Monthly Archives: June 2014

The Supreme Court Has Decided The Fate of TV: The Aereo Ruling And Where We Go From Here

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By: Brian J. Meli

Not since Sony v. Universal City Studios has a copyright case captured the attention of the broadcast and entertainment industries, or the imagination of the public at large, quite like American Broadcasting Cos., Inc. v. Aereo. In case you missed last year’s lower court skirmishes in this fast-moving dispute, or the serious economic incentives driving them, you can find a summary of the lead up here.

If you’d rather skip to the end, read on.

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Did the USPTO Just Right a Social Wrong, Or Abridge Free Speech?

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By: Brian J. Meli

The Washington Redskins football team is back in the news, but not for their astute draft day maneuverings or the buzz surrounding the start of training camp. This particular story is not a new one either—not by a long shot. In fact, it’s been the source of public debate since well before the team’s current crop of rookies were even born.

Once again, it’s the team’s name that’s grabbing headlines: Redskins. Racial slur? Or proud nickname? By canceling six different federal REDSKINS trademark registrations on the grounds that they disparage Native Americans, the United States Patent and Trademark Office (USPTO) made it clear today where they stand. Whichever side you come down on, this debate is now squarely on the front page again. And this time around there’s every indication it’s going to be there for a while, with everyone from the President of the United States to Bob Costas weighing in.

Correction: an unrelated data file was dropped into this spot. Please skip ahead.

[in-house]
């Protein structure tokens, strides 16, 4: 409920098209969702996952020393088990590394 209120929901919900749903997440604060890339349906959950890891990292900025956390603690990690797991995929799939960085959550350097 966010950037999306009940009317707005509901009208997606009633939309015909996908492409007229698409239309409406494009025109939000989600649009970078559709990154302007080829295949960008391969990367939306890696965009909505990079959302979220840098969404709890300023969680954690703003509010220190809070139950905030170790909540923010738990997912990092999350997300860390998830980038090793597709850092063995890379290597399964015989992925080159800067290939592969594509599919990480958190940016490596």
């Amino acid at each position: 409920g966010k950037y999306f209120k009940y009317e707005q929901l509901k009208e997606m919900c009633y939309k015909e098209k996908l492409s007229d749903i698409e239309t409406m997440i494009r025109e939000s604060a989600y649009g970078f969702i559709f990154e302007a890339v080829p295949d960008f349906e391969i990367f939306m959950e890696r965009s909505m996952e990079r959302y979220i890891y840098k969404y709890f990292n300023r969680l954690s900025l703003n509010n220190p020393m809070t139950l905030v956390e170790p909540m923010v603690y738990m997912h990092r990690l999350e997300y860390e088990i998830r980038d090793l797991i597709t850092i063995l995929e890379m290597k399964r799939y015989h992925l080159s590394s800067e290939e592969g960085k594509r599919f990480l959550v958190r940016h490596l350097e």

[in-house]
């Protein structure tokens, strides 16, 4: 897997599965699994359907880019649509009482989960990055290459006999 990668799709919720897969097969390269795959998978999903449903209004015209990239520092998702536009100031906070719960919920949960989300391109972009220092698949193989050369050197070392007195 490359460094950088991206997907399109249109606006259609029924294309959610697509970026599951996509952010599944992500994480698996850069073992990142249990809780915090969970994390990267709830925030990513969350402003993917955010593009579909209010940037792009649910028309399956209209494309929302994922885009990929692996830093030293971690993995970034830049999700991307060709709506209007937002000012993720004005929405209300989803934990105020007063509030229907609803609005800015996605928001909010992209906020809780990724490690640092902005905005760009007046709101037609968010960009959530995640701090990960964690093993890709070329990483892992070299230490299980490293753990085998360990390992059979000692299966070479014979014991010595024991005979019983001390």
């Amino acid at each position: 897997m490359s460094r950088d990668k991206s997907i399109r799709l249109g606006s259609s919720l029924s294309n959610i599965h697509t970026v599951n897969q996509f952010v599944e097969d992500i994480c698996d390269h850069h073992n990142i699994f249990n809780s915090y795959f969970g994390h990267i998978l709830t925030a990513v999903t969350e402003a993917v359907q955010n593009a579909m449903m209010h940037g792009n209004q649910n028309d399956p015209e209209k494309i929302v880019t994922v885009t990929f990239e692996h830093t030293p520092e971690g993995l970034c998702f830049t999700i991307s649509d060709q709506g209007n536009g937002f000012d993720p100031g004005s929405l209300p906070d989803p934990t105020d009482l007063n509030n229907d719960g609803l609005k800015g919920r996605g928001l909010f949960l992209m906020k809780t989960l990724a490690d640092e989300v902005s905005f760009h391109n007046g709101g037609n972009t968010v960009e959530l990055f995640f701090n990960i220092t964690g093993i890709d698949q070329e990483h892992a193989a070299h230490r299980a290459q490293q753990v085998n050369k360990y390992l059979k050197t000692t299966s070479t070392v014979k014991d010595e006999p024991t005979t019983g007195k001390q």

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The POM Wonderful v. Coca-Cola Decision Is In, And The Supreme Court Unanimously Sides With Private Plaintiffs

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By: Brian J. Meli

Eleven amicus briefs were filed in support of POM Wonderful and Coca-Cola, but the real argument wasn’t between the captioned parties in the case. This was a clash of laws, pitting the Federal Food Drug and Cosmetic Act (FDCA) and Nutrition Labeling and Education Act (NLEA) against Section 43 of the Lanham Act for consumer protection supremacy. This was a dispute about the authority of administrative rules to usurp the rights of private claimants seeking to recover from commercial injury. The question of first impression: whether compliance with the FDCA and NLEA regulations pertaining to food and beverage labeling requirements precluded POM’s right to bring a private action alleging unfair and deceptive trade practices against a competitor, in this case Coke, under the Lanham Act. Now that The Supreme Court has ruled, we know the answer to that question. And it’s a resounding “no.”

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